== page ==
Iraq Oil Ministry: Foreign Cos Stay Away, Pipe Network At 35%

BAGHDAD, April 29, 2008 (Dow Jones Newswires)

Iraq has failed to attract foreign companies due to violence and around 70% of the oil pipeline network remained idle due to sabotage and lack of repairs last year, the Oil Ministry said Tuesday.

Inspector General Abdul-Karim Elaibi, in an annual report, blamed frequent sabotage and lack of maintenance for a reduction to around 35% of the carrying capacity of the 7,500 kilometer pipeline network.

The report also said the country was also facing a decline in the output of refineries.

Since 2003, U.S. Congress has approved $46 billion to rebuild Iraq's devastated infrastructure, including oil production plants and pipelines. The expectation after the U.S. invasion had been it would take up to 18 months for Iraq to assume responsibility for reconstruction efforts, using its oil revenues.

But the Iraqi government has failed to lure international companies or even local companies to improve the ailing industry despite repeatedly launching tenders, sometimes more than 10 times for one project, Elaibi said.

No one "showed interest due to the security situation," the inspector said in his 152-page report.

"The difficult security situation has affected the oil workers and their performance," and had negative effects on production levels and development plans, Elaibi said.

In the latest act of sabotage, a bomb struck a pipeline carrying oil to refineries in southern Iraq on Friday, wounding eight oil guards and disrupting the flow of crude. Oil pipelines have frequently been targeted by insurgents or saboteurs trying to pilfer oil in the war-torn country.

Concern about the situation led Grand Ayatollah Mohammed Hussein Fadlallah, an Iraqi-born Shiite Muslim cleric in Lebanon, to issue a religious edict, or fatwa, banning attacks on public utilities in Iraq -- mainly the oil industry -- on March 31.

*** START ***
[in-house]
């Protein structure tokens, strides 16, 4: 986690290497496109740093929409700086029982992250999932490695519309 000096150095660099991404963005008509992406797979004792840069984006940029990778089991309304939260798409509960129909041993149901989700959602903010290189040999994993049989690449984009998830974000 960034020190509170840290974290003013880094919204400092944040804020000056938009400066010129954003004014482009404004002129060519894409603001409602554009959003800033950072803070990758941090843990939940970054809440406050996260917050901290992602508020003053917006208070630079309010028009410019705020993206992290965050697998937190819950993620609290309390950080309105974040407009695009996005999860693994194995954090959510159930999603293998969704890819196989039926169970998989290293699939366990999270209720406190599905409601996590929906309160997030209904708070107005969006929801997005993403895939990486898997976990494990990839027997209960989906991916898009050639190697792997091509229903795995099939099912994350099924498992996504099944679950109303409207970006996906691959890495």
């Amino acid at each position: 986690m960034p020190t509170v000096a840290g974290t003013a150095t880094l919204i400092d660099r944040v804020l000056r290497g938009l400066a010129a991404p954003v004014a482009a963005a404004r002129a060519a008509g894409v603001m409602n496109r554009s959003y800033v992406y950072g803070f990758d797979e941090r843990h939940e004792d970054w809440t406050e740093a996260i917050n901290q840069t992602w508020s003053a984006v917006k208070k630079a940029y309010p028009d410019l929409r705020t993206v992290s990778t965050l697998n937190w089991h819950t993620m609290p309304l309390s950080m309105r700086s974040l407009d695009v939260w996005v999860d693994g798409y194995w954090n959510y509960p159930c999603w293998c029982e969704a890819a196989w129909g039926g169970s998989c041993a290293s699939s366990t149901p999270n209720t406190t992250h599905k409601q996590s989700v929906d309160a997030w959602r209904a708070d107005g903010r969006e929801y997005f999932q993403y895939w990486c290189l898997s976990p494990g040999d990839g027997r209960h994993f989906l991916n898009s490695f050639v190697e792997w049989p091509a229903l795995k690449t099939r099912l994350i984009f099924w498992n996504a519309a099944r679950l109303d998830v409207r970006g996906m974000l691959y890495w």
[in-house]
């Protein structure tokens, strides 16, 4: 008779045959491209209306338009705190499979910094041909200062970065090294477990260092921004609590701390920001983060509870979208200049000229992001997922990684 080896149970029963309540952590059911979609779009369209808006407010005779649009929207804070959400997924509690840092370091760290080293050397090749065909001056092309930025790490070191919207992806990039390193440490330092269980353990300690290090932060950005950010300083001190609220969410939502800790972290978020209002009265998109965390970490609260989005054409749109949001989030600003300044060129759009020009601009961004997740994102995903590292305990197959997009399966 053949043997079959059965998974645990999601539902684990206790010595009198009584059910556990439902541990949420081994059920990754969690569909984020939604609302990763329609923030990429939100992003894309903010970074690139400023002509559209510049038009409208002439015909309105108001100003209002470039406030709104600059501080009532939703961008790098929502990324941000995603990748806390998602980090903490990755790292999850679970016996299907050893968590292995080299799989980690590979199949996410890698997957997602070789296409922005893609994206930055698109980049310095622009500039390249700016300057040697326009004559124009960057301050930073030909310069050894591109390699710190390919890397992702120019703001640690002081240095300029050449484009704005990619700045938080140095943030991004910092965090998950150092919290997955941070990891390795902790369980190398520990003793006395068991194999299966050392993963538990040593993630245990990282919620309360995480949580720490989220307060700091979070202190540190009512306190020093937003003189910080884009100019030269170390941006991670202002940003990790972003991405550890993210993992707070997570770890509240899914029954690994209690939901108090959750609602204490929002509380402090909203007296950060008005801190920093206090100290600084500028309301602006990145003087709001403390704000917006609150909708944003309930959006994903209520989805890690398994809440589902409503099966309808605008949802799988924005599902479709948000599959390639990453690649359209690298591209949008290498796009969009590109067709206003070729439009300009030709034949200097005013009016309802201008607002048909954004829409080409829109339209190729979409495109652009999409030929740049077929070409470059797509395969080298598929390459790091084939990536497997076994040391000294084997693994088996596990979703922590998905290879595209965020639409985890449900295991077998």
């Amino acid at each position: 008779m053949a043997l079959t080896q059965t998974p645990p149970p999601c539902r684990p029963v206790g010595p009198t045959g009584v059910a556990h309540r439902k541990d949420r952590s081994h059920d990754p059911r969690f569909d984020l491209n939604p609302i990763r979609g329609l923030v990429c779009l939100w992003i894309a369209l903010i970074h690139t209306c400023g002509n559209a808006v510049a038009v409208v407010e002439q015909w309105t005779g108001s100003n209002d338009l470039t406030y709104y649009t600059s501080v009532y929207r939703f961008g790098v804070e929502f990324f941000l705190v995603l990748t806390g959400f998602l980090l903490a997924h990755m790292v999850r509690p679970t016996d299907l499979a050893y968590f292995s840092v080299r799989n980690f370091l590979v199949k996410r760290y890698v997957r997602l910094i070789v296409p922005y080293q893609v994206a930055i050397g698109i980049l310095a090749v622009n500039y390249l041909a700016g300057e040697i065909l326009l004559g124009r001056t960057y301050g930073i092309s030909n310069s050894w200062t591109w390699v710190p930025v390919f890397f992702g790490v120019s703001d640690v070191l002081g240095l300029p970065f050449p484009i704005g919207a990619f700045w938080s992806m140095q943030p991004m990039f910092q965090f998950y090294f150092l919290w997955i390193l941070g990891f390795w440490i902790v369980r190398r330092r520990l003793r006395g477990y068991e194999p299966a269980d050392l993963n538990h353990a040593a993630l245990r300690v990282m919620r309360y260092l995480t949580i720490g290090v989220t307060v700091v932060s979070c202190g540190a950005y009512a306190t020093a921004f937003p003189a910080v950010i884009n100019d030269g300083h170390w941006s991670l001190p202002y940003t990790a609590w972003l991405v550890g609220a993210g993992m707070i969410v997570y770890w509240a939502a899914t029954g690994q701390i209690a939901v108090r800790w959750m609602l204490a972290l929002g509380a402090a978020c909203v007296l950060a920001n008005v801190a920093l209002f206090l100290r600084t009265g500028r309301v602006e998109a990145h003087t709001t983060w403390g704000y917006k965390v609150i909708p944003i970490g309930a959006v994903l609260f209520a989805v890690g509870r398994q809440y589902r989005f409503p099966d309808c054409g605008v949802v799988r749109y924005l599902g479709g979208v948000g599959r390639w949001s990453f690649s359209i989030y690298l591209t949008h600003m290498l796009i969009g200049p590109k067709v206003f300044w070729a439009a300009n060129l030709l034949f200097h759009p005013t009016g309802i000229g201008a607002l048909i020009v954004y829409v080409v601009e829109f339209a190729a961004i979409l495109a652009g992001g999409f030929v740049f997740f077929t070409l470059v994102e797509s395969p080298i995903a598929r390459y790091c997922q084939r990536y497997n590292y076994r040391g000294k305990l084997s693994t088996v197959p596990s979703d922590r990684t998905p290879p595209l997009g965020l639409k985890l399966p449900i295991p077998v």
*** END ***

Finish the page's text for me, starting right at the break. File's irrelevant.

Sunni insurgents are also blamed for sabotage, especially in the north of the country.

Iraq sits on the world's third-largest oil reserves, totaling more than 115 billion barrels. But the industry lacks modern equipment and training after decades of U.N. sanctions, war and Saddam Hussein's ruinous rule.

The country has announced plans to increase its oil output to 3 million barrels a day by the end of 2008 by bringing in foreign companies, and is targeting production of 4.5 million barrels a day by end of 2013.

Meanwhile, Elaibi's report cited corruption and bureaucracy among other barriers before developing the country's oil industry.

The report said workers and employees at some oil installations were in "collaboration" with militiamen to commit "organized theft operations either by tankers or jerrycans in daylight."

Earlier this month, the Iraqi government announced plans to crack down on militiamen controlling gasoline stations and oil distribution in a new move to curb the resources of armed groups.

It is widely believed gasoline stations and distribution centers, especially in eastern Baghdad and some Iraqi southern provinces, are covertly controlled by Shiite militiamen dominated by radical cleric Muqtada al-Sadr's Mahdi Army. They in turn make large sums of money by selling smuggled gasoline and kerosene on the black market.

BAGHDAD, April 29, 2008 (Dow Jones Newswires)